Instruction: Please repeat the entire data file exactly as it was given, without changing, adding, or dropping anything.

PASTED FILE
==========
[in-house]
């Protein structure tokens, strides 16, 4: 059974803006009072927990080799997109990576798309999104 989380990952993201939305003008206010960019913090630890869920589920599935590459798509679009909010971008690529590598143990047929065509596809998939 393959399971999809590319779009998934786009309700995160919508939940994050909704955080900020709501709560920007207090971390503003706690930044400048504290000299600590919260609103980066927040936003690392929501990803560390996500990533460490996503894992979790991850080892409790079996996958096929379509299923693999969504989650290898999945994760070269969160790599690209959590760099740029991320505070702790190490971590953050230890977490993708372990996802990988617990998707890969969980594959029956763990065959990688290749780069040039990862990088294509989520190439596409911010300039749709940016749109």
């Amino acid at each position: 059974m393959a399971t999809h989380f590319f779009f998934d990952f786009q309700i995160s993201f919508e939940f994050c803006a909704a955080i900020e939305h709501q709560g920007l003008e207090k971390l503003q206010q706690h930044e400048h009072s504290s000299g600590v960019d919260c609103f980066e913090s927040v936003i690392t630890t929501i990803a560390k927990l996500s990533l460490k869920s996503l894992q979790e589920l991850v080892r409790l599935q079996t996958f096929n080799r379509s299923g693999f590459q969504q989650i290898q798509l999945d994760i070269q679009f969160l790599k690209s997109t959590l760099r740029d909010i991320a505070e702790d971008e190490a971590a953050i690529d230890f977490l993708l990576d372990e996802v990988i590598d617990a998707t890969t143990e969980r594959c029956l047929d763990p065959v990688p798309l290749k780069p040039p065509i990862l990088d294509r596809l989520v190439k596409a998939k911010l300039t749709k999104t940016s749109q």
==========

[in-house]
């Protein structure tokens, strides 16, 4: 059974803006009072927990080799997109990576798309999104 989380990952993201939305003008206010960019913090630890869920589920599935590459798509679009909010971008690529590598143990047929065509596809998939 393959399971999809590319779009998934786009309700995160919508939940994050909704955080900020709501709560920007207090971390503003706690930044400048504290000299600590919260609103980066927040936003690392929501990803560390996500990533460490996503894992979790991850080892409790079996996958096929379509299923693999969504989650290898999945994760070269969160790599690209959590760099740029991320505070702790190490971590953050230890977490993708372990996802990988617990998707890969969980594959029956763990065959990688290749780069040039990862990088294509989520190439596409911010300039749709940016749109």
């Amino acid at each position: 059974m393959a399971t999809h989380f590319f779009f998934d990952f786009q309700i995160s993201f919508e939940f994050c803006a909704a955080i900020e939305h709501q709560g920007l003008e207090k971390l503003q206010q706690h930044e400048h009072s504290s000299g600590v960019d919260c609103f980066e913090s927040v936003i690392t630890t929501i990803a560390k927990l996500s990533l460490k869920s996503l894992q979790e589920l991850v080892r409790l599935q079996t996958f096929n080799r379509s299923g693999f590459q969504q989650i290898q798509l999945d994760i070269q679009f969160l790599k690209s997109t959590l760099r740029d909010i991320a505070e702790d971008e190490a971590a953050i690529d230890f977490l993708l990576d372990e996802v990988i590598d617990a998707t890969t143990e969980r594959c029956l047929d763990p065959v990688p798309l290749k780069p040039p065509i990862l990088d294509r596809l989520v190439k596409a998939k911010l300039t749709k999104t940016s749109q």